This Friday, April 26, 2019, is Arbor Day and to celebrate Bartlett Tree Experts will give away 21,000 tree seedlings in communities across the U.S. These trees will be distributed as part of the Bartlett Legacy Tree Program, which has distributed over 310,000 seedlings since its inception five years ago.
The Legacy Tree Program, celebrating its fifth anniversary, was established by Bartlett Tree Experts in 2014 to support tree planting and stewardship in local communities through the annual distribution of seedlings in schools, at events, and to reforestation efforts. In 2019, a total of 75,000 trees will be distributed by Bartlett Tree Experts employees. Nearly one-third of those seedlings will be handed out or planted as part of this year’s Arbor Day festivities, events and activities in a variety of locations.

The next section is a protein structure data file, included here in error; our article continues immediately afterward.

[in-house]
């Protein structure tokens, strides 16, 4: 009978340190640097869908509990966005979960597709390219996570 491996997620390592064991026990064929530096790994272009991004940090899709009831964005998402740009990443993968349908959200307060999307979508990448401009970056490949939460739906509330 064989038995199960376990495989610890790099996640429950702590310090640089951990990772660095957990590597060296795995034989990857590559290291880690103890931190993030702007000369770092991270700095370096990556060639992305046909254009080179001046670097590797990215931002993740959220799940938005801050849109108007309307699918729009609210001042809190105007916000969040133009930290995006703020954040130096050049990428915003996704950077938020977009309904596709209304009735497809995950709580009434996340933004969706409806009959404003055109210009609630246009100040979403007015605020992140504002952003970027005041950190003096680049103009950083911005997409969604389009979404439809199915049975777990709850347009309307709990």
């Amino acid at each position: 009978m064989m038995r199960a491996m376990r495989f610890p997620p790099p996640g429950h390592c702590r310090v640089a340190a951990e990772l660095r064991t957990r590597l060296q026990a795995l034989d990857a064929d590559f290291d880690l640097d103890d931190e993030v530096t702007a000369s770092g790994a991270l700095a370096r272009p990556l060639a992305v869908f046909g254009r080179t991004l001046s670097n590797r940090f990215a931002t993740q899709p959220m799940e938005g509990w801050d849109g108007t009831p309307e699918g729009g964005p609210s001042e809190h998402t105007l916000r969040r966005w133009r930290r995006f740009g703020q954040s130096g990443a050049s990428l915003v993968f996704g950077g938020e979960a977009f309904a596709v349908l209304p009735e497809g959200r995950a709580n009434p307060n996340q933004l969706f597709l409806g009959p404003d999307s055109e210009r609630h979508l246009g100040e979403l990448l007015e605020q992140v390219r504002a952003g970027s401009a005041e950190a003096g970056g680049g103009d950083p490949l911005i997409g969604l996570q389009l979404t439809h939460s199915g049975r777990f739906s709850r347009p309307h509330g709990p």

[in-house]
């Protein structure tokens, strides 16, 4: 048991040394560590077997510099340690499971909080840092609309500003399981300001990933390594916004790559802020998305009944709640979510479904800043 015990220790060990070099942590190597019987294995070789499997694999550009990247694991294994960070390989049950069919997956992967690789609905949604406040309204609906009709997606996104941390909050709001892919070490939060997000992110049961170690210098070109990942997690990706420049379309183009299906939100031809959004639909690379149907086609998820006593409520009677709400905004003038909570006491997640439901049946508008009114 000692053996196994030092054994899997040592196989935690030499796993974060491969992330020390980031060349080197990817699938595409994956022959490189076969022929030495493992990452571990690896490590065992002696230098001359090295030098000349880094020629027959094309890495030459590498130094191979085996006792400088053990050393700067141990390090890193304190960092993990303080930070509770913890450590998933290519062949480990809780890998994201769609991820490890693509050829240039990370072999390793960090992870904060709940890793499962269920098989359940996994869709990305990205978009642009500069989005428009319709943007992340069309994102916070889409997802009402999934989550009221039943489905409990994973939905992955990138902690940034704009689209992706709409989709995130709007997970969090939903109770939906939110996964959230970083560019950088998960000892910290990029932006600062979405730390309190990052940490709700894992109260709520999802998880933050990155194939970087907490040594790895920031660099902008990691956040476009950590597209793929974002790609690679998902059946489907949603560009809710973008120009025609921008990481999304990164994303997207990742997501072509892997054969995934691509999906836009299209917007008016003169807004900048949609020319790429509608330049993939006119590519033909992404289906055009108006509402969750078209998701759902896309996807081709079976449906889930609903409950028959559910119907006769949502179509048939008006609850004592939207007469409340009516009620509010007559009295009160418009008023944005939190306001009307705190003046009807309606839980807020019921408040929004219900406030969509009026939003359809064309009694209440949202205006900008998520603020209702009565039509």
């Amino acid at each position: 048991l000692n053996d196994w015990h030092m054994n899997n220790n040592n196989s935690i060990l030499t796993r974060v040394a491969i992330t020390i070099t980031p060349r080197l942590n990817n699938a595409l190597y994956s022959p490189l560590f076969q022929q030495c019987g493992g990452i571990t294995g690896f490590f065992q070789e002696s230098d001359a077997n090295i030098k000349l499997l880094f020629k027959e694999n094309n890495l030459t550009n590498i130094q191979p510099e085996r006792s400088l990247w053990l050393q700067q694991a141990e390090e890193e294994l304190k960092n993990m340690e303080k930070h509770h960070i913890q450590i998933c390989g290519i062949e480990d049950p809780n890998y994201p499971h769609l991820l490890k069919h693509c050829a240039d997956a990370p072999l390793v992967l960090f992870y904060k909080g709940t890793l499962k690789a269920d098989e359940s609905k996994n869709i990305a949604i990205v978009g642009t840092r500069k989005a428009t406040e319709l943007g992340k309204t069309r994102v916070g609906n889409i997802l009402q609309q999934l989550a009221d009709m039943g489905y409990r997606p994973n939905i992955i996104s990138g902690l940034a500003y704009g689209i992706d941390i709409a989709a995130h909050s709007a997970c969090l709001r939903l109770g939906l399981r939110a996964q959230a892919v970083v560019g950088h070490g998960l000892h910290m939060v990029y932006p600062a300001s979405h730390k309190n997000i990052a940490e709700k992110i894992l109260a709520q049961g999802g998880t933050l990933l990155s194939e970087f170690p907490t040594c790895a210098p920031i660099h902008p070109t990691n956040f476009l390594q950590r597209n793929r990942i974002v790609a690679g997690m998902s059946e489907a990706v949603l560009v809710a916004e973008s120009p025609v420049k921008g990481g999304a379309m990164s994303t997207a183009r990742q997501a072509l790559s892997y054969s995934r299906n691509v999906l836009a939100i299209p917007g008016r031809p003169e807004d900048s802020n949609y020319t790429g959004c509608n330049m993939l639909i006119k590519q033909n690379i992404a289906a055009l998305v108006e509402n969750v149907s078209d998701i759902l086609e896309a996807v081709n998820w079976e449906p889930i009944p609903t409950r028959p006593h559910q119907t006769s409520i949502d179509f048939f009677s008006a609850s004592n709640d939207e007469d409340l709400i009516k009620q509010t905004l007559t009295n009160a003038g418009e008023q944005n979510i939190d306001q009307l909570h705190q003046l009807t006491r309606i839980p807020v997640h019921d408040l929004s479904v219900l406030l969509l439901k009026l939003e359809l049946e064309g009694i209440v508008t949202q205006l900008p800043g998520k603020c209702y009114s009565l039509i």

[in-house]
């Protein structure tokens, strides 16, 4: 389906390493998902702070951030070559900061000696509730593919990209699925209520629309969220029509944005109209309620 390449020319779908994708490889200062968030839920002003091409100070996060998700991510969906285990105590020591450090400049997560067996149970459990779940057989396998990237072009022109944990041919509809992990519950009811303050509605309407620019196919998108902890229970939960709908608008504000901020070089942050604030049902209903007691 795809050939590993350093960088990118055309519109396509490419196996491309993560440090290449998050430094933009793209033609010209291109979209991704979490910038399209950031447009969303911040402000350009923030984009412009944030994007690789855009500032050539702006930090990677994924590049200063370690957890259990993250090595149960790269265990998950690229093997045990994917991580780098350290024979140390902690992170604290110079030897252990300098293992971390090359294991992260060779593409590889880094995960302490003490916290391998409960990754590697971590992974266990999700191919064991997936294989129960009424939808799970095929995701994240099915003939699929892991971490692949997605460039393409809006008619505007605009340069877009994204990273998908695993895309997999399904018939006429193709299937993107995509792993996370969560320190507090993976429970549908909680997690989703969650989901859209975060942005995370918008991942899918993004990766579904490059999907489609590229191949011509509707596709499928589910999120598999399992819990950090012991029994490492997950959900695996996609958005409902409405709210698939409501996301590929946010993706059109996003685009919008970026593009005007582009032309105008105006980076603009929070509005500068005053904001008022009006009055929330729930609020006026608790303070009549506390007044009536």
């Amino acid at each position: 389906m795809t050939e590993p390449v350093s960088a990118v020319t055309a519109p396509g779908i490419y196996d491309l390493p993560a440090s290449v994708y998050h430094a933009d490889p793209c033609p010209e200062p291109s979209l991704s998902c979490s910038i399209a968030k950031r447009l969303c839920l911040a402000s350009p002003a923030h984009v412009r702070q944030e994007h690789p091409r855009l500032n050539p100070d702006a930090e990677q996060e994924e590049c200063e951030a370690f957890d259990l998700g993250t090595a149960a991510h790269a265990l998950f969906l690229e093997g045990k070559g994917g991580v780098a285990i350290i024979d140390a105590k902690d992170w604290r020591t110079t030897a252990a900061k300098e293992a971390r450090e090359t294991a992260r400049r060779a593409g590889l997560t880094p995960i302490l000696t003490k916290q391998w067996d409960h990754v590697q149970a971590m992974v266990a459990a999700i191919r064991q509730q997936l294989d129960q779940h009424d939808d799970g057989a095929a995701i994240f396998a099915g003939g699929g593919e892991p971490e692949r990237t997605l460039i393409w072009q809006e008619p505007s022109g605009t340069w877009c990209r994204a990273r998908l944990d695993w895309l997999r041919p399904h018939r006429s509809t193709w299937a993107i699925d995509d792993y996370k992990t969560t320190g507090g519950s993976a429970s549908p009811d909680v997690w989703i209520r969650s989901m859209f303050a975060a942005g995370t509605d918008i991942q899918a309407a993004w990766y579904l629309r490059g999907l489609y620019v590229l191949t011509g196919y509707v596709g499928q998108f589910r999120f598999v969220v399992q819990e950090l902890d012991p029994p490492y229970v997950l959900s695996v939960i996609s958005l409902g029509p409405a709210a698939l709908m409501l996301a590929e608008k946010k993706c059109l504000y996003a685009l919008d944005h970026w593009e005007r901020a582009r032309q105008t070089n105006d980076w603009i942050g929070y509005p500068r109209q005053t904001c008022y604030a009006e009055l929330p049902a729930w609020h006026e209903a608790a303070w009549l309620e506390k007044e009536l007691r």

“We encourage every one of our Arborist Representatives to distribute a minimum of 100 seedlings each year,” said Bartlett’s Patrick Franklin who manages the program. “Our Arborists decide how their trees will be distributed. They love participating because they get to network and meet new people while also promoting the importance of tree planting. It really has been an amazing way to bring trees and people together.”
With all of Bartlett’s 120+ offices participating in the program over the last five years, the seedlings have been given away in over 30 U.S. states, three Canadian provinces, and numerous locations in greater London in the United Kingdom as well as Dublin, Ireland.
“To name a few, we’ve helped plant white oaks to restore the West Linn Savanna in Oregon and distributed thousands at the Philadelphia Flower Show with visitors returning to see us year after year. At one event, 300 seedlings were gone in only 45 minutes!” stated Franklin. “No matter where we are, people love receiving the trees and seeing we have a program in place to help the urban tree canopy.”
The tree seedlings include a variety of native species with the top three being dogwood, redbud, and swamp white oak. Species selection varies by geographic region with a focus on increasing the local diversity of native tree populations.